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When to Harvest Cucumber? Freshness Guaranteed!

When to harvest cucumber

It may be surprising for some people that cucumber is not a vegetable but a fruit. This refreshing green snack can always be a treat to eat for those who like veggies. In fact, you can even eat it raw and still enjoy it. The freshness and crispiness coupled with high water content and low calories makes it even better to satiate hunger any time. Cucumbers provide ample hydration and also a great dose of healthy minerals like copper, phosphorus, magnesium, potassium as well as Vitamin K, B, and C.

Cucumbers need a long growing season. But they are easy to care for and have two main needs: sun and water. With warmth, adequate light, and fertile, moist soil- you can grow fresh cucumbers with zero hassle. However, their variety and the purpose of growing actually determine when to harvest cucumbers. The two main categories of why you want to grow them are slicing cucumbers for eating fresh, or pickling cucumbers.

The Two Main Types of Cucumbers

There are two main types of cucumbers: vining and bush. Vining cucumbers scramble along the ground or climb up poles, fences or other plants. They usually yield more fruit. Bush cucumbers, however, are more suited for containers or small gardens. They also give a more ornamental look.

How and When to Harvest Cucumbers

Typically, cucumbers need 50 to 70 days after planting till they are ready to harvest. Around eight to ten days after the first female flower opens up, look out for the fruits’ size. Basically, cucumbers are harvested when they are adequately sized. In any case, the fruit must be picked before it starts to yellow. Fleshy, green and firm- these are the characteristics of an ideal ripe cucumber.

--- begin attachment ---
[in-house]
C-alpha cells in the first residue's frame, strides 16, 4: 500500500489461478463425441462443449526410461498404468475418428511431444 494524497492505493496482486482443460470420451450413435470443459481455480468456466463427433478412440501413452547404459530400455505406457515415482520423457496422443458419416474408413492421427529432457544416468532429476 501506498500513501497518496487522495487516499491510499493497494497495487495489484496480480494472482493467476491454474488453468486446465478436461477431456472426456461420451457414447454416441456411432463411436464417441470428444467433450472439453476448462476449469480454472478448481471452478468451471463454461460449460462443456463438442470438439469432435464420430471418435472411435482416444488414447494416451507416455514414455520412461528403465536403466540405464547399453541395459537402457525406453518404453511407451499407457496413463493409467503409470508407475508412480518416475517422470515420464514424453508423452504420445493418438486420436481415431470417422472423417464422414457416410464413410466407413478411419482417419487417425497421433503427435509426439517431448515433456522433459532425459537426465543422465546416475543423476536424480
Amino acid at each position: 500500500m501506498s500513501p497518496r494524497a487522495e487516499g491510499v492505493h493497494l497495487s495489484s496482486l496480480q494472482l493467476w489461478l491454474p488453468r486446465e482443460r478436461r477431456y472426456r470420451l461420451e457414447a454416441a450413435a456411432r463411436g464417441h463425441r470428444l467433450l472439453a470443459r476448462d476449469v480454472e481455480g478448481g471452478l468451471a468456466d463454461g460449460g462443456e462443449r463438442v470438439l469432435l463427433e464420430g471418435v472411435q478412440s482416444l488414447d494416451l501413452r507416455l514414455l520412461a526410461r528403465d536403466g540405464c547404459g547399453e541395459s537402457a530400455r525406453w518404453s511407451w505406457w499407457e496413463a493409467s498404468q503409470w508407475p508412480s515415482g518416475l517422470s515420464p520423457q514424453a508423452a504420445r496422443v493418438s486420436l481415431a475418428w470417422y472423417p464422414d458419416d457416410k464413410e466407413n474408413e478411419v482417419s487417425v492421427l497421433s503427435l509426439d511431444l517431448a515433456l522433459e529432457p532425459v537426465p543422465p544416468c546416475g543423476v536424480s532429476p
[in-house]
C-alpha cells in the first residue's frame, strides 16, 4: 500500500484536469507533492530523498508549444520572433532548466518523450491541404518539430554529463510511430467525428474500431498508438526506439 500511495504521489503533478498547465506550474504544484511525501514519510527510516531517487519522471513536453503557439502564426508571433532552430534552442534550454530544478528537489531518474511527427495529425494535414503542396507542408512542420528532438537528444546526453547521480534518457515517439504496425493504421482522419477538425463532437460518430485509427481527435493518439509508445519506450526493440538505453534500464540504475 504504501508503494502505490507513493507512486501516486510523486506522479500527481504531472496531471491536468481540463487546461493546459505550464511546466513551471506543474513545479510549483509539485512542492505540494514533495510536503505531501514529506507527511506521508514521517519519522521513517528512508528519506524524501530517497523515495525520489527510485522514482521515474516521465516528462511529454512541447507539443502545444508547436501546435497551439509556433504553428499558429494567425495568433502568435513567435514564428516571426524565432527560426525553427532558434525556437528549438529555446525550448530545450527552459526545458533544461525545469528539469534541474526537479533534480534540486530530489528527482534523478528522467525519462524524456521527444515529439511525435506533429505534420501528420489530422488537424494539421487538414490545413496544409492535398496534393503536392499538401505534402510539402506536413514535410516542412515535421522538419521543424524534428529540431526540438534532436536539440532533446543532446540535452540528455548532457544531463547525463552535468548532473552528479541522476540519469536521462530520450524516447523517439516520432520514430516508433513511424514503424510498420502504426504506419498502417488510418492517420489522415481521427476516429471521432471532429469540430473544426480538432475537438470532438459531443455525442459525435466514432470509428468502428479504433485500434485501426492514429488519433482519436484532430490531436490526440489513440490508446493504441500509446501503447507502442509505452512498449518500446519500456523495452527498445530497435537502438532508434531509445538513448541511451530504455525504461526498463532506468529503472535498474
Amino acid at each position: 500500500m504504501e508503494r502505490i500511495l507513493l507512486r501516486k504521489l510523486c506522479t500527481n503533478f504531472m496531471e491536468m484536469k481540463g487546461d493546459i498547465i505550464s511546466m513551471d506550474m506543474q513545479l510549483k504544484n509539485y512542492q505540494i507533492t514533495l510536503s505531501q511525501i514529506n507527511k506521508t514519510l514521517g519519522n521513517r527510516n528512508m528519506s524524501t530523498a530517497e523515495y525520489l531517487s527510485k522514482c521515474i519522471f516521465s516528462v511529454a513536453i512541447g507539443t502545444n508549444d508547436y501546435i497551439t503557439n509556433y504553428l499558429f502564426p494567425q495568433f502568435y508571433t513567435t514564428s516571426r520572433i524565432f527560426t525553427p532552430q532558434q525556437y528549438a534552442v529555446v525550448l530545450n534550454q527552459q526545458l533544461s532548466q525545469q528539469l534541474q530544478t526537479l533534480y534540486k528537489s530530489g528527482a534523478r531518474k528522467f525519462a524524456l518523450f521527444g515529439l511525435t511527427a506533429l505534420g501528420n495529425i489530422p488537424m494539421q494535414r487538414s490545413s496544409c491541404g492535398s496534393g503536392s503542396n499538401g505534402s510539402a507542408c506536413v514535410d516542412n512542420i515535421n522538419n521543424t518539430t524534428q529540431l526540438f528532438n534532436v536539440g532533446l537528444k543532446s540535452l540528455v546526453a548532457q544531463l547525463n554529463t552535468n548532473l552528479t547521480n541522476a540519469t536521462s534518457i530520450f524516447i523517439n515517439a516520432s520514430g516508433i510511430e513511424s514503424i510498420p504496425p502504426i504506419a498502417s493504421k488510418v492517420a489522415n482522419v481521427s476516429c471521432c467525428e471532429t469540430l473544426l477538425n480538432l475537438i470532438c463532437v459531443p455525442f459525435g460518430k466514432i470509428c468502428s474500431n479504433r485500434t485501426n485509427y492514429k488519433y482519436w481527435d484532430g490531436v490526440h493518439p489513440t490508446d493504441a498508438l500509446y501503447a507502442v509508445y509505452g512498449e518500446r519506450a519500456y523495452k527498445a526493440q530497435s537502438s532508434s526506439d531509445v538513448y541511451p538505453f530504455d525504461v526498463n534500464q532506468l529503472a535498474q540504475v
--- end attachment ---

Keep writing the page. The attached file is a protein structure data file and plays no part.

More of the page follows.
Not harvesting cucumber on time and a late harvest can completely ruin their freshness. So, timing is key to avoid bitter tasting cucumbers.

It is important to note that picking them too early is also not favorable. Cucumbers do not continue to ripen after harvest.

Harvesting time also differs with types of cucumber. For slicing cucumbers, that you wish to enjoy raw and sliced- you should harvest the fruit when it is about 6 inches long.

Rather than pulling and twisting the vines, it is better to use sharp shears to remove the fruit. Also remove any cucumbers that have rotten ends or stunted growth so the plants’ energy is focused on the growing fruits. This is like the process of pruning, where you take the parts of the plant in which the resources of the plant are wasted.

When to Harvest Pickling Cucumbers